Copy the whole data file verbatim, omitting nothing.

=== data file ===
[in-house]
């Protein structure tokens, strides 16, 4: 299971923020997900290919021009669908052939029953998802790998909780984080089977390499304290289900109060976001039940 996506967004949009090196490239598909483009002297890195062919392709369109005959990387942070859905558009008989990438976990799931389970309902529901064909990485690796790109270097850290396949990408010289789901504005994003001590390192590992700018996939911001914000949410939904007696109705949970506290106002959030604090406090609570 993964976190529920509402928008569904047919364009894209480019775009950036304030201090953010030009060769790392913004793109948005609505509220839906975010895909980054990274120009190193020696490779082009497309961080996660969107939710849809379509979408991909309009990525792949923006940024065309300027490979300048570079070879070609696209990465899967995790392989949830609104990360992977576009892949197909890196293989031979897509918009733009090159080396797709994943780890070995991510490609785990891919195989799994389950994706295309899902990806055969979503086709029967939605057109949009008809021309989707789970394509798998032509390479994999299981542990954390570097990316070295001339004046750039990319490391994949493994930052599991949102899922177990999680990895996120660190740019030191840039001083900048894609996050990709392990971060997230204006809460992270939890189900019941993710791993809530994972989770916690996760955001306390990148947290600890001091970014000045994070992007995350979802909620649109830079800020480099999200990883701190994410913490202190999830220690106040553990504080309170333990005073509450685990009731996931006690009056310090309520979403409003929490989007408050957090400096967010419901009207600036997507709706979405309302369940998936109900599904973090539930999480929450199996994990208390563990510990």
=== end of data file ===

[in-house]
């Protein structure tokens, strides 16, 4: 299971923020997900290919021009669908052939029953998802790998909780984080089977390499304290289900109060976001039940 996506967004949009090196490239598909483009002297890195062919392709369109005959990387942070859905558009008989990438976990799931389970309902529901064909990485690796790109270097850290396949990408010289789901504005994003001590390192590992700018996939911001914000949410939904007696109705949970506290106002959030604090406090609570 993964976190529920509402928008569904047919364009894209480019775009950036304030201090953010030009060769790392913004793109948005609505509220839906975010895909980054990274120009190193020696490779082009497309961080996660969107939710849809379509979408991909309009990525792949923006940024065309300027490979300048570079070879070609696209990465899967995790392989949830609104990360992977576009892949197909890196293989031979897509918009733009090159080396797709994943780890070995991510490609785990891919195989799994389950994706295309899902990806055969979503086709029967939605057109949009008809021309989707789970394509798998032509390479994999299981542990954390570097990316070295001339004046750039990319490391994949493994930052599991949102899922177990999680990895996120660190740019030191840039001083900048894609996050990709392990971060997230204006809460992270939890189900019941993710791993809530994972989770916690996760955001306390990148947290600890001091970014000045994070992007995350979802909620649109830079800020480099999200990883701190994410913490202190999830220690106040553990504080309170333990005073509450685990009731996931006690009056310090309520979403409003929490989007408050957090400096967010419901009207600036997507709706979405309302369940998936109900599904973090539930999480929450199996994990208390563990510990």